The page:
LONDON, Ohio — The shale gas land rush may be over in northeastern Ohio but that doesn’t mean the questions have stopped about the Utica shale and what it means to the community.
Doug Southgate, Ohio State University, from the Department of Agricultural, Environmental and Development Economics, spoke at the Farm Science Review about the state of the Marcellus and Utica shale.
State of the shale
Southgate said that, as of Sept. 19, there were a total of 366 well permits in Ohio, Pennsylvania and West Virginia for shale gas wells. There are 133 wells drilled in Ohio and 30 wells are producing.
Currently, there are 41 drilling rigs in Ohio and 4 million acres are under lease in Ohio, according to Southgate. He added that the Ohio Department of Natural Resources expects 2,250 wells to be operating in Ohio by 2015 and Chesapeake Energy expects to be operating 1,100 wells in Ohio by 2014.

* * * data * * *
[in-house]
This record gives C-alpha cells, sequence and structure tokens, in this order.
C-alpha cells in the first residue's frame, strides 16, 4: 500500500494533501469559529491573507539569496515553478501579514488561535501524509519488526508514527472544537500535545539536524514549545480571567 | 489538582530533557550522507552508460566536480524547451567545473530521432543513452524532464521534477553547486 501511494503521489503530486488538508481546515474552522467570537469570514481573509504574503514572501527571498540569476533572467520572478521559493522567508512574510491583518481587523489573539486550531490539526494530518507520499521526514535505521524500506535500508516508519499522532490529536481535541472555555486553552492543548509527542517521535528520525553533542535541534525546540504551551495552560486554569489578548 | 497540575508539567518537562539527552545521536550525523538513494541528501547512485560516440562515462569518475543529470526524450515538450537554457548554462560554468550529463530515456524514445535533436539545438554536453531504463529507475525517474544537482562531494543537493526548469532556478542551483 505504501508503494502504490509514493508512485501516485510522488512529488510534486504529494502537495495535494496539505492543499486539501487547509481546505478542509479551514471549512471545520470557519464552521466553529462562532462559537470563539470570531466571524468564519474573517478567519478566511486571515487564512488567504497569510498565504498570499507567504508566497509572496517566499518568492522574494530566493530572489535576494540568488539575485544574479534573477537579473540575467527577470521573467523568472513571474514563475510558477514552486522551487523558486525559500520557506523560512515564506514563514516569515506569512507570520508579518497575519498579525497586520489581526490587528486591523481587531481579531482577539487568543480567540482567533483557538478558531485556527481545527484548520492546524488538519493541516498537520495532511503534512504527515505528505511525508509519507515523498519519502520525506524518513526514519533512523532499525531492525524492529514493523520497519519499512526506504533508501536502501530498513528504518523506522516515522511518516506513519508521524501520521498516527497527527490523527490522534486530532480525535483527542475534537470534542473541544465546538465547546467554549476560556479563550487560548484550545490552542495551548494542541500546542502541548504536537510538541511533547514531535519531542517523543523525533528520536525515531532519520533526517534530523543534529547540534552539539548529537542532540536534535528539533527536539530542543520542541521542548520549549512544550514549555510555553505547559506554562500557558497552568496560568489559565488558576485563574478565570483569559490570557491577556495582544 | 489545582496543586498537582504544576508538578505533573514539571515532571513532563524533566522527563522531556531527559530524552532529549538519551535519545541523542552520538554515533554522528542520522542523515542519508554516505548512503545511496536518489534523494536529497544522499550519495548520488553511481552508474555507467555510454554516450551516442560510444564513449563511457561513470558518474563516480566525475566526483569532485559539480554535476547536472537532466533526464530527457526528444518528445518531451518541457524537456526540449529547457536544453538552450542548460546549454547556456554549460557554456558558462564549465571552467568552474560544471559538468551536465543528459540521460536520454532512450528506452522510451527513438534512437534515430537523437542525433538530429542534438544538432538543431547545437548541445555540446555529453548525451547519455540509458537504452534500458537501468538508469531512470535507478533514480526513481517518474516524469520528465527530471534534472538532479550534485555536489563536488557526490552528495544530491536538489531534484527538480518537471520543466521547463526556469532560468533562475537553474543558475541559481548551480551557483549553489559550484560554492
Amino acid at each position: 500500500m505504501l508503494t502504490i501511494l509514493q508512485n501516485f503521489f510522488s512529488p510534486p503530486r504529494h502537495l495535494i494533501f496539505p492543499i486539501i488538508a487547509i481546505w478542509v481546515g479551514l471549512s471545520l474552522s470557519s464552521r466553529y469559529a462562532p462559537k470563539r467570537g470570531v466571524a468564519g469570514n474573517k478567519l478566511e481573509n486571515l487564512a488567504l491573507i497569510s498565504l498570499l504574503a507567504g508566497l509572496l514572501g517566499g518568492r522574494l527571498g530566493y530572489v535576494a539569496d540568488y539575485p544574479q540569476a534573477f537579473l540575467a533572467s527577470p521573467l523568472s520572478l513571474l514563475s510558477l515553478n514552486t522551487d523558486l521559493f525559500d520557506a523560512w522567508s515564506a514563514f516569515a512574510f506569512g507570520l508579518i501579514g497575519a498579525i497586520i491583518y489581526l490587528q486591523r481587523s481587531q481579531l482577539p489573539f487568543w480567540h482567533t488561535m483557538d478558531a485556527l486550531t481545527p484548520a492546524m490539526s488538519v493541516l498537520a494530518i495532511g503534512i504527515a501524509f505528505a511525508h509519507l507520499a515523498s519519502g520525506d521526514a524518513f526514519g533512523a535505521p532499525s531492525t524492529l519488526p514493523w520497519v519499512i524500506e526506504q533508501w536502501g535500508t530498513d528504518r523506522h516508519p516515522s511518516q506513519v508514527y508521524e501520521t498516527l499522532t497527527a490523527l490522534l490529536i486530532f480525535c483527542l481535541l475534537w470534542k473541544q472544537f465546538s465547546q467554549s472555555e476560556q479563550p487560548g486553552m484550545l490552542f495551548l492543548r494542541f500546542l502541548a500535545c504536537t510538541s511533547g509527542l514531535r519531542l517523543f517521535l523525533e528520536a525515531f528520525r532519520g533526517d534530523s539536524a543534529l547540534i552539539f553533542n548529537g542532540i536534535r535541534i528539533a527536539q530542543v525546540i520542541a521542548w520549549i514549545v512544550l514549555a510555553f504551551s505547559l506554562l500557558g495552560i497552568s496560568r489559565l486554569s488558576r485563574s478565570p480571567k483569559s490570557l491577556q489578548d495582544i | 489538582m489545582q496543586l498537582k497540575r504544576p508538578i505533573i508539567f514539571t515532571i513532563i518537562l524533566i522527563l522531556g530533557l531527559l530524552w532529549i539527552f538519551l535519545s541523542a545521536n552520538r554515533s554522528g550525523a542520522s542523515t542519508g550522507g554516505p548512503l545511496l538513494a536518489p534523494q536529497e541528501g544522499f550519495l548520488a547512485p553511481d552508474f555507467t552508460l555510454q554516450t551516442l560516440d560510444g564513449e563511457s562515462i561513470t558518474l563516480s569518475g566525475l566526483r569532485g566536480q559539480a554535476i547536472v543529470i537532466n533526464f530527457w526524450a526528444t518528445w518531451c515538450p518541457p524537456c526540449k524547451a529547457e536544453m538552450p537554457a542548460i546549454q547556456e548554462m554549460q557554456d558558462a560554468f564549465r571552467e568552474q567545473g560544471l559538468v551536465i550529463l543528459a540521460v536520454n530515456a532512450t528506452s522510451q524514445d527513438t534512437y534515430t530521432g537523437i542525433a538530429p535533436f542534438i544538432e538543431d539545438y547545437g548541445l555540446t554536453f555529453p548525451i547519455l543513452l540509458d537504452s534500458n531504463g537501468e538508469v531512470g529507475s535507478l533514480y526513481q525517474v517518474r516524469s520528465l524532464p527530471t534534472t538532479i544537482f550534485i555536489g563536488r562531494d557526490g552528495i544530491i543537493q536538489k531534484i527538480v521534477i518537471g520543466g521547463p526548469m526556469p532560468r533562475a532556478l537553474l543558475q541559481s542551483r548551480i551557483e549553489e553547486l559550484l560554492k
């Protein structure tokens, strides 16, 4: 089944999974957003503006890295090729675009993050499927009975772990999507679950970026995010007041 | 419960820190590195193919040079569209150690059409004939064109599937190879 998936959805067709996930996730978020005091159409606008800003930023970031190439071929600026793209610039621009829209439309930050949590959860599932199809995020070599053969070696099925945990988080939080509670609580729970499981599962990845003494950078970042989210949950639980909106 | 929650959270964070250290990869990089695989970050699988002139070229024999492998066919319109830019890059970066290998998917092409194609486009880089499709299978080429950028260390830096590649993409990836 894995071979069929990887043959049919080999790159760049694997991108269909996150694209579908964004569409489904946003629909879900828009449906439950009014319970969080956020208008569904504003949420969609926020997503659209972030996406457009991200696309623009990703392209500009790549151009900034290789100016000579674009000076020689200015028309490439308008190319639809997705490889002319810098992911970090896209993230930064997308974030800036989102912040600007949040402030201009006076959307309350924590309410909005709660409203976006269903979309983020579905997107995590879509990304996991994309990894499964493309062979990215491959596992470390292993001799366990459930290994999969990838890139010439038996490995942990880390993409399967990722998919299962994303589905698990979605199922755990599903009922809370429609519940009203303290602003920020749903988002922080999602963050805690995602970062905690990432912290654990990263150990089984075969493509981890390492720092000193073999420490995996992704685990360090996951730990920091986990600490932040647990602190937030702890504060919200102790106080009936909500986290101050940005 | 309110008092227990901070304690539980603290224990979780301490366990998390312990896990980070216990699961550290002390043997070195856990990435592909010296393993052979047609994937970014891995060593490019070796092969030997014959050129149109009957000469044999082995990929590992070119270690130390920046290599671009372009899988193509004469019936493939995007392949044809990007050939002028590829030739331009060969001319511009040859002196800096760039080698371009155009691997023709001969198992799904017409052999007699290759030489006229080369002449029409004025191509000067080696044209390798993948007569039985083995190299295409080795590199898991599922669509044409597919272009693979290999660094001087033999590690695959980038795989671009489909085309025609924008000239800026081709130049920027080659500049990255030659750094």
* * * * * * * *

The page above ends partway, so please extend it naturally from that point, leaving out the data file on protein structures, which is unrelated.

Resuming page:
Southgate said the effects on the economy are long-term and varied, and of major interest is litigation, with lawsuits filed on surface rights, seismic testing, pipeline rights, nuisance lawsuits, inactive leases, dormant minerals and the overall interpretation of leases.
Why natural gas?
The demand for natural gas is increasing for several reasons, according to Southgate. He said there is an increasing demand for a cleaner source of domestic energy. Natural gas emits 45 percent of the carbon dioxide of coal.
The interest in natural gas is also being increased because of the proximity to northeast U.S. markets and ports.
For each well, Southgate estimates at least 13 full-time jobs are being created per well.
However, one major and long-term effect on the economy is with the sale of property. He said that virtually no real estate is being transferred with the mineral estate attached. This means that when landowners are selling their house or property, they are selling the surface rights, but not the minerals underneath.
Southgate said this will have an effect on the long-term land values but whether that will be positive or negative remains to be seen.